Sunday, 3 August 2014
Mediaeval churches remain
witnesses to centuries of
faith in the English Midlands
One of the pleasures in travelling for work is taking an early flight at the beginning of a visit, or the last flight back, allowing an extra morning or afternoon for a walk in the countryside or along a beach, or an opportunity to visit historic churches, houses and buildings
Recently, while I was in England for the annual conference of Us, the Anglican mission agency previously known as USPG, I spent a morning in Newport, a small Essex village, photographing the old mediaeval timber-framed, pre-Tudor houses and pubs.
A few weeks earlier, I was in rural Staffordshire, researching the links between the Archbishops of Dublin and the mediaeval parish church in Penkridge, halfway between Wolverhampton and Stafford. Later in the day, as I was returning to Lichfield, I time to revisit and wander through the county town of Stafford, visiting its Tudor-era Ancient High House and two parish churches in the town centre, Saint Mary’s and Saint Chad’s
Off the beaten track
Stafford is in the heart of the English Midlands, but is off the usual beaten track for Irish visitors and tourists. This middle-size English town has a population of about 56,000, making it smaller than neighbouring Staffordshire towns like Stoke-on-Trent, Tamworth, Newcastle-under-Lyme and Burton-upon-Trent, but larger than Lichfield and Cannock.
The Poet Laureate Carol Ann Duffy, who was born in Glasgow to Irish parents, grew up in Stafford and many of her poems describe her experiences and memories there. In 1916, JRR Tolkien, author of The Lord of the Rings, lived near Stafford, and the area around Little Haywood inspired some of his works. Stafford’s past residents also include Izaak Walton (1594-1683), author of The Compleat Angler and biographer of the Richard Hooker, George Herbert and John Donne.
The name Stafford means a river crossing by a landing place, and the town stands in the marshy valley of the River Sow, a tributary of the Trent. Stafford was probably founded around 700 by Saint Bertelin, a Mercian prince who is said to have built a hermitage close to the site of the present Collegiate Church of Saint Mary.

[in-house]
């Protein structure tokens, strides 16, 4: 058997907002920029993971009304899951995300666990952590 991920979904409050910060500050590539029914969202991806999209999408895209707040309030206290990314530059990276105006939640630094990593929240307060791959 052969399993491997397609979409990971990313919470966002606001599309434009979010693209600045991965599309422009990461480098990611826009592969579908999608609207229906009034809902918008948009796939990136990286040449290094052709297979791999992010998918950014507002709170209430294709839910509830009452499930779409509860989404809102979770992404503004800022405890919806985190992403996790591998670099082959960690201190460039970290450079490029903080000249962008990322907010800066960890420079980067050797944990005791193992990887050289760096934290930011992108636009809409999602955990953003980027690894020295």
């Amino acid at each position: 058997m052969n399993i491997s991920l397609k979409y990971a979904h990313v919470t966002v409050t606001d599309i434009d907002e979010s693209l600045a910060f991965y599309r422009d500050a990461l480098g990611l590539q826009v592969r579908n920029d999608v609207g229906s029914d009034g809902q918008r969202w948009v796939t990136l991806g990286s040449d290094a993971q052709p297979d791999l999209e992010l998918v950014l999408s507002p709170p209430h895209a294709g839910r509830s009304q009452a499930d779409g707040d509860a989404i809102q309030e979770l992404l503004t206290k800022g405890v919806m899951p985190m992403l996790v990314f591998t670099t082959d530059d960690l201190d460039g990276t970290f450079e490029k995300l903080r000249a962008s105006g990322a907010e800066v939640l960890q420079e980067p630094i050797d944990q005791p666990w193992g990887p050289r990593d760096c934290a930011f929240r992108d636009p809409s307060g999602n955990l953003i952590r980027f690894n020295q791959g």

But the town’s civic history dates from 913, when Alfred the Great’s daughter Æthelflæd founded a new town as she and her brother, King Edward the Elder of Wessex, continued their father’s push to unify England in a single kingdom. So Stafford celebrated its 1,100th anniversary last year.
After the Norman Conquest, the region was parcelled out among the followers of William the Conqueror. Stafford and the surrounding countryside passed to Robert de Tonei, ancestor of the Stafford family, who built the castle and took their new family name from the town.
A royal charter created the Borough of Stafford in 1206 and King John endowed the new parish church as a “Royal Peculiar” with a dean and college of 13 prebendaries or canons.
The Dublin-born playwright Richard Brinsley Sheridan (1751-1816) was MP for Stafford for quarter of a century (1780-1806). He was said to have paid the voters of Stafford five guineas each at the election in 1780, so his first speech in the House of Commons was a defence against the charge of bribery.
House in the heart of the town
Stafford Castle on a hilltop on the edge of the town is in ruins since the 19th century. In the town centre, the Shire Hall was built in 1798 as a court house and office of the Mayor and Clerk of Stafford. Today, it is houses an art gallery, with a café and library.
However, the most impressive civic building in the heart of Stafford today is the Tudor-style Ancient High House in Greengate Street, the main street. This house, now a local museum, is the largest timber-framed townhouse in England.
The Ancient High House was built in 1594 by the Dorrington family, using local oak from nearby Doxey Wood. Many of the original timbers bear carpenters’ marks that indicate the frame was pre-assembled on the ground and the joints numbered to aid on-site construction.
At the outbreak of the English Civil War, this was the townhouse of the Sneyd family of Keele Hall. Immediately after the outbreak of the Civil War, Charles I visited Stafford in 1643 and he made the High House the temporary headquarters of his royalists.
King Charles and his nephew, Prince Rupert of the Rhine, were guests of Captain Richard Sneyd in the house, and the king attended nearby Saint Mary’s Collegiate Church. Local lore recalls that when the king and Prince Rupert were walking in the garden of the High House, Prince Rupert fired two shots through the weather vane of Saint Mary’s to prove the accuracy of his pistol, hitting the tail of the cockerel twice.
Stafford later fell to the Parliamentarians, and the regicide John Bradshaw, who was a judge at the trial of Charles I, was elected MP for Stafford in 1658. Some decades later, William Howard, 1st Viscount Stafford, was beheaded in 1680 for his alleged role in the Titus Oates plot against King Charles II. The charges were false but the judgment was not reversed until 1685, five years after his execution. He was beatified as a Roman Catholic martyr by Pope Pius XI in 1929.
Two churches in one
The Ancient High House is close to both Saint Mary’s Collegiate Church and Saint Chad’s Church, which is the oldest building in Stafford today.